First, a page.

> Triple Negative Breast Cancer (Dr. Eric Winer, February 2009)
When Nancy Block-Zenna was diagnosed in 2005 with the rare and aggressive form of breast cancer known as triple negative breast cancer, two of her friends created the Triple Negative Breast Cancer Foundation (TNBCF) with just $9,000 to raise awareness and funds for the disease. TNBCF is now a major advocacy organization for women with this form of the disease.
Many of us at Susan G. Komen for the Cure® have admired TNBCF’s work, so we were delighted to formalize our relationship recently with a partnership that I hope is the harbinger of even more promising collaborations to come.
Triple negative breast cancer accounts for about 15 percent of all cases in the U.S., which means that approximately 25,000 women are diagnosed with the disease every year. It disproportionately affects younger women and women of color and it has a higher mortality rate than other breast cancers.
Today, we know that breast cancer isn’t just one disease with one type of treatment. The disease takes many forms, and is generally described based on the presence or “expression” of three receptors known to fuel most breast cancers: estrogen, progesterone and human epidermal growth factor 2 (HER2).
Triple negative breast cancer does not express HER2, or the estrogen or progesterone receptors. That’s why it’s called “triple negative.” At some point in the near future, we hope to describe triple negative breast cancers based on what they are, not based on what they are not.
Many treatments for breast cancer available today use the HER2, estrogen receptor or progesterone receptor as a target. But because those receptors just aren’t present or active, hormone treatments and HER2-targeted therapies won’t work for TNBC patients.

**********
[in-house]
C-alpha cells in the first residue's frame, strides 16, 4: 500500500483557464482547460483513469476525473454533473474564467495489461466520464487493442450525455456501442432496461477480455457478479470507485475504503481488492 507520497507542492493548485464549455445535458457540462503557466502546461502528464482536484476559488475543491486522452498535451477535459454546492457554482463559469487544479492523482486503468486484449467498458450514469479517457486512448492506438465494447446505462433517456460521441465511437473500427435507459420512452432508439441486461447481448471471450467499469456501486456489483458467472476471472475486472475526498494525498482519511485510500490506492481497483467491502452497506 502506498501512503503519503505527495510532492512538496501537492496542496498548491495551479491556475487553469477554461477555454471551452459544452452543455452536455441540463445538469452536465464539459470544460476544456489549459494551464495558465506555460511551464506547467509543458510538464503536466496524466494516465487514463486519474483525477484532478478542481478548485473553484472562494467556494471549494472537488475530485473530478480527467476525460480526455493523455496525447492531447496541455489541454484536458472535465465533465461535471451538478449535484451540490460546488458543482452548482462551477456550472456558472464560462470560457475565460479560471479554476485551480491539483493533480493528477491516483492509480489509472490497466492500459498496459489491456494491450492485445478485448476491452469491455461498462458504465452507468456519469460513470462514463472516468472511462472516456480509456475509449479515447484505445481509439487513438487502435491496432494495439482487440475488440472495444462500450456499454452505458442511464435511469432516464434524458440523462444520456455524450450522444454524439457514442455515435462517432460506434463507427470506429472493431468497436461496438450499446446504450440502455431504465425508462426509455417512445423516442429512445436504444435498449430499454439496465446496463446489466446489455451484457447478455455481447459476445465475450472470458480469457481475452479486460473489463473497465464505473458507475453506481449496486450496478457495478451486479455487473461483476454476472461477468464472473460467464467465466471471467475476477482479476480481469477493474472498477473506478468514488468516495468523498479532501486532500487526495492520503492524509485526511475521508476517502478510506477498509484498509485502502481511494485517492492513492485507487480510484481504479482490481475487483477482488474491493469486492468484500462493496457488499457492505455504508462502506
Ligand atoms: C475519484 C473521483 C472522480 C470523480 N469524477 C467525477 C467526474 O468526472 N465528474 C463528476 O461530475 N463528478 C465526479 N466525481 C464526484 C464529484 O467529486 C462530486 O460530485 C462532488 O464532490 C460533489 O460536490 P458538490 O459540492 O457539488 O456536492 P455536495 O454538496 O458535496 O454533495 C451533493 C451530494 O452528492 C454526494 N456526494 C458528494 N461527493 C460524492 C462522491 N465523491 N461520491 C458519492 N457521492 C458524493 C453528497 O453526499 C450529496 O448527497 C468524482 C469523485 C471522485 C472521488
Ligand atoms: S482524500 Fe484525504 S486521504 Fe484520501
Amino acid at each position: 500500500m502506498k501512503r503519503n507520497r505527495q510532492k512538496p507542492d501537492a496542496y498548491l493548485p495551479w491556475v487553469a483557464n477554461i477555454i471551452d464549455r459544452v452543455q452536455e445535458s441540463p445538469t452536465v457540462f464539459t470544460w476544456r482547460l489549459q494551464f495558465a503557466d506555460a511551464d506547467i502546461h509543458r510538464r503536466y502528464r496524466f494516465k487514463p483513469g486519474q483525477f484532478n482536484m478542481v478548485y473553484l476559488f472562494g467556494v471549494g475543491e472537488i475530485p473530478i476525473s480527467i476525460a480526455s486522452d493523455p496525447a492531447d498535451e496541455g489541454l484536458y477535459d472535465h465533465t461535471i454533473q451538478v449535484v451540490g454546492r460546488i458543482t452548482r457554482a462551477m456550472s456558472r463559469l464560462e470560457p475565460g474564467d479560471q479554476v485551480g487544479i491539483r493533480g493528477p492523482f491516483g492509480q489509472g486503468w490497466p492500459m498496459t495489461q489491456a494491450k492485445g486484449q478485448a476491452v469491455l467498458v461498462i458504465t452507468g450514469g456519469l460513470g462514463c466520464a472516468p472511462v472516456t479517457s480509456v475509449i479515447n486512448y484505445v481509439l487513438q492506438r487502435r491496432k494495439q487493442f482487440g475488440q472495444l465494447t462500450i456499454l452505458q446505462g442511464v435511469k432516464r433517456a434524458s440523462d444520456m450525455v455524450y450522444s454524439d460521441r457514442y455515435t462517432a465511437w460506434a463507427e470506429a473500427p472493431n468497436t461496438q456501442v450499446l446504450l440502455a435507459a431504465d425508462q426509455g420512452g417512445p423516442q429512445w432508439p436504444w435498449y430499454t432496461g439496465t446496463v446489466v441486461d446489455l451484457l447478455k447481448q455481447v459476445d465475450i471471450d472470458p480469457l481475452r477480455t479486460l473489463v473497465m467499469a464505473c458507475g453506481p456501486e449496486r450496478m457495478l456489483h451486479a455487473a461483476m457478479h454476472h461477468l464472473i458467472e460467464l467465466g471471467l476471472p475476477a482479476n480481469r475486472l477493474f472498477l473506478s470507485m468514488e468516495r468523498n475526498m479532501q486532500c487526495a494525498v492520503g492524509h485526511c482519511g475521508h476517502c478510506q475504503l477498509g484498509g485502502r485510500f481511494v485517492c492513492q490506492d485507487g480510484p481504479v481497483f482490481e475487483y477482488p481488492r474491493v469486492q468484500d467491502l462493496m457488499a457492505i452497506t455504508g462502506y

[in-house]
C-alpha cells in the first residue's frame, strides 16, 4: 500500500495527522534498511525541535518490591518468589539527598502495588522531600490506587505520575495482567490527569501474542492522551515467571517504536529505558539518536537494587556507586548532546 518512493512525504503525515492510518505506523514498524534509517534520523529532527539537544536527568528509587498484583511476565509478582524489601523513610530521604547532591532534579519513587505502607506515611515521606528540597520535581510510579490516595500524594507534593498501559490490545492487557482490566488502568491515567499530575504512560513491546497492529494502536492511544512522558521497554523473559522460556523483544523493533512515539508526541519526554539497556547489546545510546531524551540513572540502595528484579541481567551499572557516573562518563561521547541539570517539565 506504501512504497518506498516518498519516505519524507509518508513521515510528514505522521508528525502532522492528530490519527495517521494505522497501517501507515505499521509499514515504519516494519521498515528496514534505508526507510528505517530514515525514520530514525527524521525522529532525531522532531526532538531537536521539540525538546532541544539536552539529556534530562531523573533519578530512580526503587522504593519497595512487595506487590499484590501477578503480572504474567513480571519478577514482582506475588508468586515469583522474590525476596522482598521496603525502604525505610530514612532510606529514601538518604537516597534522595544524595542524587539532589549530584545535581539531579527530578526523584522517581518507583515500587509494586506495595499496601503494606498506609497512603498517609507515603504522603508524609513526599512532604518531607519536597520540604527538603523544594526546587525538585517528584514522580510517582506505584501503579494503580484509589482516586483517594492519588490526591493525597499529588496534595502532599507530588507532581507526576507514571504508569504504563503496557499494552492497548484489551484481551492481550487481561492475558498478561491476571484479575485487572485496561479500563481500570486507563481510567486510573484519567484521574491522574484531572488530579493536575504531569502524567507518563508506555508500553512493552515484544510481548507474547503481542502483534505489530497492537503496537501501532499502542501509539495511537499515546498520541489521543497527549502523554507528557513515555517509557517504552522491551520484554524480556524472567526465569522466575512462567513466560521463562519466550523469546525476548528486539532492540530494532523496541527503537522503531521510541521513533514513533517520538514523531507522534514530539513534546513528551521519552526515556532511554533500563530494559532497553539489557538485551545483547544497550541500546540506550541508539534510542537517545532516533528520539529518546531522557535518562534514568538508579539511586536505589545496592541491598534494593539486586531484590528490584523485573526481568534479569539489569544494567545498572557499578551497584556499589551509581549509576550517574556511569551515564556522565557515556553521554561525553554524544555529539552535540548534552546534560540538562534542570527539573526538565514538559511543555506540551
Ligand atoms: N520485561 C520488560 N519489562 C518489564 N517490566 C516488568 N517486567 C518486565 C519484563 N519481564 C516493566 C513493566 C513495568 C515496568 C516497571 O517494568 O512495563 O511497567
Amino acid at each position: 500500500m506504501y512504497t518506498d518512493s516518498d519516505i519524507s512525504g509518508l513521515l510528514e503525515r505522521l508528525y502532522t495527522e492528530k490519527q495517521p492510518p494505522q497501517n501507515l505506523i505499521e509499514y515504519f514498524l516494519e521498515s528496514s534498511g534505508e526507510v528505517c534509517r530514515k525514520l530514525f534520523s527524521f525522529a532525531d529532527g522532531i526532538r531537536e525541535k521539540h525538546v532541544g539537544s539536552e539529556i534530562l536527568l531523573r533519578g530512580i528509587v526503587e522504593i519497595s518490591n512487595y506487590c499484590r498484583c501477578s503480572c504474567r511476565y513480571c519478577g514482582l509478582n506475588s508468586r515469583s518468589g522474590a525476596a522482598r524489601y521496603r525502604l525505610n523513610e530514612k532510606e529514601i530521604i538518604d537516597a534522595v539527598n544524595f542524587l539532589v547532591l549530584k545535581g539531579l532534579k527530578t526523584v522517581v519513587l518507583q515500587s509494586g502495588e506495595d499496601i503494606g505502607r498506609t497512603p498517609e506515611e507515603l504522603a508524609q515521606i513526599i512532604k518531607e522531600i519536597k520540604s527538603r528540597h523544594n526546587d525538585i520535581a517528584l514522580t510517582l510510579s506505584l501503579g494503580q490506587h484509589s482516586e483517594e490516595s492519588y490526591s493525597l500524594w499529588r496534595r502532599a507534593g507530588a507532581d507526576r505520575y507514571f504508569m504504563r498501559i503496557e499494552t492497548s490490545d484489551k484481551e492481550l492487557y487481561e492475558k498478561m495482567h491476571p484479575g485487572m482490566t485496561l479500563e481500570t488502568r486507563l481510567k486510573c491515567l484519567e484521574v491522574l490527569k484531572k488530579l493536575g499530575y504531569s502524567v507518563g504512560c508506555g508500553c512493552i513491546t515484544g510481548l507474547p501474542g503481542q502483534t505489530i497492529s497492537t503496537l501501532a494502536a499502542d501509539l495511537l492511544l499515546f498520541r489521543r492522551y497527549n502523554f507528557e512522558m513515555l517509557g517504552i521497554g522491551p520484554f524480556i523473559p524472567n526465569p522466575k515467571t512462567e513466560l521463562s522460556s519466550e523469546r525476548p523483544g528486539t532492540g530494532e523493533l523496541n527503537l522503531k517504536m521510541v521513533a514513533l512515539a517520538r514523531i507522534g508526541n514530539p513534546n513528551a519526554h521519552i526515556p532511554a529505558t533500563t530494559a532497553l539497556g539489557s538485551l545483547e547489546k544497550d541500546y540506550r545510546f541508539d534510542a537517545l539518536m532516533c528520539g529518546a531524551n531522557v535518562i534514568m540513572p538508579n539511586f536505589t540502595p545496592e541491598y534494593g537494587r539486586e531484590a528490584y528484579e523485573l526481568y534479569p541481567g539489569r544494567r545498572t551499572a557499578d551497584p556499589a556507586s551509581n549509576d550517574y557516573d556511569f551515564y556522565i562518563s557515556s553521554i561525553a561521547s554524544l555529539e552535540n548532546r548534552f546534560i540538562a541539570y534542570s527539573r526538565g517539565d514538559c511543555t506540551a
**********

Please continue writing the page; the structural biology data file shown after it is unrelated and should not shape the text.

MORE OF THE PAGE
Currently, various types of chemotherapy, and perhaps the anti-angiogenic drug bevacizumab (Avastin) are the only effective systemic therapies for TNBC. Chemotherapy is usually given after a woman has initial breast surgery, but it may be given prior to surgery as well.
And while chemotherapy actually works better in TNBC cases than in other forms of breast cancer, it doesn’t work for everyone and just doesn’t work well enough for some patients. Many women also receive radiation in addition to chemotherapy.
Some people have thought that TNBC is an automatic death sentence. In fact, most women with TNBC do quite well, even years after beginning treatment. The problem, however, is that a substantial minority do not do as well.
Komen began funding Promise Grants in 2008 to accelerate the pace of research with the hope of delivering cures more rapidly. Our first grants were targeted to inflammatory breast cancer (another highly challenging form of breast cancer), to understanding how obesity may affect the progression of breast cancer, and to development of new treatments for estrogen receptor-negative breast cancer.
Komen is making it clear to researchers around the world that we want to do more about TNBC. We have asked researchers to submit grants that specifically focus on the triple negative breast cancer issue. Such a signal is bound to increase research in this area.
The partnership between Komen and the Triple Negative Breast Cancer Foundation is emblematic of what we need to be doing more often as we move toward the goal of a world free of breast cancer. Advocacy groups wherever – and whenever – need to combine their financial as well as intellectual resources to produce better results faster.
For more information about Susan G. Komen for the Cure, breast health or breast cancer, please visit www.komen.org or call 1-877 GO KOMEN. And, to learn more about the Triple Negative Breast Cancer Foundation, visit www.tnbcfoundation.org.